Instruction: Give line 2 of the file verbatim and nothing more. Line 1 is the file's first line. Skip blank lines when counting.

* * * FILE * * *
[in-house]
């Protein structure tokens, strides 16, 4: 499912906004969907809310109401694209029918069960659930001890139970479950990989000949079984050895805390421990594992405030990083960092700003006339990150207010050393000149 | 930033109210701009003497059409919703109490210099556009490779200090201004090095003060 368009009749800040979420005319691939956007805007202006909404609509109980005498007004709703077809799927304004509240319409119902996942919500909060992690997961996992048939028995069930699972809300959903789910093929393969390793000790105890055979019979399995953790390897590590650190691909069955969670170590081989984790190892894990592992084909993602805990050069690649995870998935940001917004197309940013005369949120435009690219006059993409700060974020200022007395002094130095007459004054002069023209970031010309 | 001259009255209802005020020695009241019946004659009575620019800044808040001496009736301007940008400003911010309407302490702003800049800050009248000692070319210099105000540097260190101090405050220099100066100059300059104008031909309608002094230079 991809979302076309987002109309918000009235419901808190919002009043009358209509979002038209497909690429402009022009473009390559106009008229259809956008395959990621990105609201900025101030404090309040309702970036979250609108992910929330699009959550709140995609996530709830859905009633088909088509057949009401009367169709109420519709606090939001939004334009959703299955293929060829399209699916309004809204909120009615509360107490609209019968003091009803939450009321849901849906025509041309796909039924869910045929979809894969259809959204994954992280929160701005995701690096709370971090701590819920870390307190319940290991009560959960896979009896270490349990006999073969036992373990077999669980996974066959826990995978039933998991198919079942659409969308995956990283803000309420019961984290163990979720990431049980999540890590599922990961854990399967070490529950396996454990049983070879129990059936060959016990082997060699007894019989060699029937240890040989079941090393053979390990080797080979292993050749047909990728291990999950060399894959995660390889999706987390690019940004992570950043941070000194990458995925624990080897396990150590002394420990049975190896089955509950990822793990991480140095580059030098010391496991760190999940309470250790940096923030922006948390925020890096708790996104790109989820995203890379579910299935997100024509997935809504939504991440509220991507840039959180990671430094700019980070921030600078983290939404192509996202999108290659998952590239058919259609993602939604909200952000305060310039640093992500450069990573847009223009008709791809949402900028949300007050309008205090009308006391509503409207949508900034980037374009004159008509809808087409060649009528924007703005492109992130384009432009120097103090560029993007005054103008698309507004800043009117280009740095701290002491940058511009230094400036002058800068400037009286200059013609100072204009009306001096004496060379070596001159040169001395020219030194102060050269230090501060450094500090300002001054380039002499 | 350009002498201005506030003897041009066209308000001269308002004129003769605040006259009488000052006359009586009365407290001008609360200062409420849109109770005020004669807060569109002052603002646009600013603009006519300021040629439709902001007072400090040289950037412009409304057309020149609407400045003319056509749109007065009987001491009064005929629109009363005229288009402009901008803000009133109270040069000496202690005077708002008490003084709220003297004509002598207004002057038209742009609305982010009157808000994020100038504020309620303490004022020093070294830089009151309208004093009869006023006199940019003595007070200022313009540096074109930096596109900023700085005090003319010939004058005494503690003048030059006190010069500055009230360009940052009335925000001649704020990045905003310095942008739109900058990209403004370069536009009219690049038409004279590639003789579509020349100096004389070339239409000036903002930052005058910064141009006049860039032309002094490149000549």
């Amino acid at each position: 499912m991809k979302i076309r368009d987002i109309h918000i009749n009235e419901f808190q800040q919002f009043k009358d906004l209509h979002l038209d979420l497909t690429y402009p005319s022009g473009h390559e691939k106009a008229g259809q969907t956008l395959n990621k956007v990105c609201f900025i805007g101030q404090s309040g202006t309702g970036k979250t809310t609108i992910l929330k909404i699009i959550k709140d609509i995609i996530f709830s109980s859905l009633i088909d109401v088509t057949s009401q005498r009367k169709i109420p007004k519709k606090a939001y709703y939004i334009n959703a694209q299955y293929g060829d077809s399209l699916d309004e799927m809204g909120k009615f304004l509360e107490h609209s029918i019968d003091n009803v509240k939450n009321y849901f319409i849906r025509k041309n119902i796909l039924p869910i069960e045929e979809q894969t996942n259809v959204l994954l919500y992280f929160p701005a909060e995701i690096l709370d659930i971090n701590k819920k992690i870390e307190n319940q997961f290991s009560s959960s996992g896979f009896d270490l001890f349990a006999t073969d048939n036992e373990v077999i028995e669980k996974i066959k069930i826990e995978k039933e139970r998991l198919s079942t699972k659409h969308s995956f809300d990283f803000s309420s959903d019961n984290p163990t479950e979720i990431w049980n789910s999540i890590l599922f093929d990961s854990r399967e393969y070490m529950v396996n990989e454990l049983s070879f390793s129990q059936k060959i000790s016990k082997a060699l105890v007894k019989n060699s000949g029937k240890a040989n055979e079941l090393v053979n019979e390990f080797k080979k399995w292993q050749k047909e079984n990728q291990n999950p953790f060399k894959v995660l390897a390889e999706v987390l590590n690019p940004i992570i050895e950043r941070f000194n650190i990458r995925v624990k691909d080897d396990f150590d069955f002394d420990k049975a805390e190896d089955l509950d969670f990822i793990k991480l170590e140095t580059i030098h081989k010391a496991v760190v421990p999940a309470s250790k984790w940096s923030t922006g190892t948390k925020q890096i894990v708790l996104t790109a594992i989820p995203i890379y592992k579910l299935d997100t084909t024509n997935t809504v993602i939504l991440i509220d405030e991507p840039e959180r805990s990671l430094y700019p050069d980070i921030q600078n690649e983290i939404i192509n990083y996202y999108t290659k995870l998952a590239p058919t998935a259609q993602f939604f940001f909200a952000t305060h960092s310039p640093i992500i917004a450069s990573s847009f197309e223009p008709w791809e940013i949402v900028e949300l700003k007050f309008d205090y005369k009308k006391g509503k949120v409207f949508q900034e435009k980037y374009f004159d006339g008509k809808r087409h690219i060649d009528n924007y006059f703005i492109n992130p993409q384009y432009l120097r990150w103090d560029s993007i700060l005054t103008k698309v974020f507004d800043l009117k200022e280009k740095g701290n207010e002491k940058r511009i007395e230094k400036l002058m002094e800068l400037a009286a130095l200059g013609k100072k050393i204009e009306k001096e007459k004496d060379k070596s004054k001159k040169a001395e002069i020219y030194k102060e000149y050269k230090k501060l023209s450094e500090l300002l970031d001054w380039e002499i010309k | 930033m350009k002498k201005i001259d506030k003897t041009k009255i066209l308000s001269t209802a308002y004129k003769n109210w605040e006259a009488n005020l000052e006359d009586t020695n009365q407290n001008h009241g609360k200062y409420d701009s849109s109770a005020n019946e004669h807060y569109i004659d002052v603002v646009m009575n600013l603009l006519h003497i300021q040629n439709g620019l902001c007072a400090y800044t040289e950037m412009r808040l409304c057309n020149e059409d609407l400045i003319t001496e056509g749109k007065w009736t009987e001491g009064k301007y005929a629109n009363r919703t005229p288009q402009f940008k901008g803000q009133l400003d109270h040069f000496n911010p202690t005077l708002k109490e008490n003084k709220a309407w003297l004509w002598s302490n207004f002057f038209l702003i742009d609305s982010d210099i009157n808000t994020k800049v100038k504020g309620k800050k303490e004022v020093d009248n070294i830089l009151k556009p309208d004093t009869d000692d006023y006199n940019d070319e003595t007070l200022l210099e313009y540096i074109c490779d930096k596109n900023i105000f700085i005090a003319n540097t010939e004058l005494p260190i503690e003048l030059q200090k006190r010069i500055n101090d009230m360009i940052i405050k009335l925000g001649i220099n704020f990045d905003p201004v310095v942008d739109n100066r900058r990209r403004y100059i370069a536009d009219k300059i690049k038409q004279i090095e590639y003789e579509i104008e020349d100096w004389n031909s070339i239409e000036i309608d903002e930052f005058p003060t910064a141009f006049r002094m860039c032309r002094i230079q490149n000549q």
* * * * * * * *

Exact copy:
């Protein structure tokens, strides 16, 4: 499912906004969907809310109401694209029918069960659930001890139970479950990989000949079984050895805390421990594992405030990083960092700003006339990150207010050393000149 | 930033109210701009003497059409919703109490210099556009490779200090201004090095003060 368009009749800040979420005319691939956007805007202006909404609509109980005498007004709703077809799927304004509240319409119902996942919500909060992690997961996992048939028995069930699972809300959903789910093929393969390793000790105890055979019979399995953790390897590590650190691909069955969670170590081989984790190892894990592992084909993602805990050069690649995870998935940001917004197309940013005369949120435009690219006059993409700060974020200022007395002094130095007459004054002069023209970031010309 | 001259009255209802005020020695009241019946004659009575620019800044808040001496009736301007940008400003911010309407302490702003800049800050009248000692070319210099105000540097260190101090405050220099100066100059300059104008031909309608002094230079 991809979302076309987002109309918000009235419901808190919002009043009358209509979002038209497909690429402009022009473009390559106009008229259809956008395959990621990105609201900025101030404090309040309702970036979250609108992910929330699009959550709140995609996530709830859905009633088909088509057949009401009367169709109420519709606090939001939004334009959703299955293929060829399209699916309004809204909120009615509360107490609209019968003091009803939450009321849901849906025509041309796909039924869910045929979809894969259809959204994954992280929160701005995701690096709370971090701590819920870390307190319940290991009560959960896979009896270490349990006999073969036992373990077999669980996974066959826990995978039933998991198919079942659409969308995956990283803000309420019961984290163990979720990431049980999540890590599922990961854990399967070490529950396996454990049983070879129990059936060959016990082997060699007894019989060699029937240890040989079941090393053979390990080797080979292993050749047909990728291990999950060399894959995660390889999706987390690019940004992570950043941070000194990458995925624990080897396990150590002394420990049975190896089955509950990822793990991480140095580059030098010391496991760190999940309470250790940096923030922006948390925020890096708790996104790109989820995203890379579910299935997100024509997935809504939504991440509220991507840039959180990671430094700019980070921030600078983290939404192509996202999108290659998952590239058919259609993602939604909200952000305060310039640093992500450069990573847009223009008709791809949402900028949300007050309008205090009308006391509503409207949508900034980037374009004159008509809808087409060649009528924007703005492109992130384009432009120097103090560029993007005054103008698309507004800043009117280009740095701290002491940058511009230094400036002058800068400037009286200059013609100072204009009306001096004496060379070596001159040169001395020219030194102060050269230090501060450094500090300002001054380039002499 | 350009002498201005506030003897041009066209308000001269308002004129003769605040006259009488000052006359009586009365407290001008609360200062409420849109109770005020004669807060569109002052603002646009600013603009006519300021040629439709902001007072400090040289950037412009409304057309020149609407400045003319056509749109007065009987001491009064005929629109009363005229288009402009901008803000009133109270040069000496202690005077708002008490003084709220003297004509002598207004002057038209742009609305982010009157808000994020100038504020309620303490004022020093070294830089009151309208004093009869006023006199940019003595007070200022313009540096074109930096596109900023700085005090003319010939004058005494503690003048030059006190010069500055009230360009940052009335925000001649704020990045905003310095942008739109900058990209403004370069536009009219690049038409004279590639003789579509020349100096004389070339239409000036903002930052005058910064141009006049860039032309002094490149000549």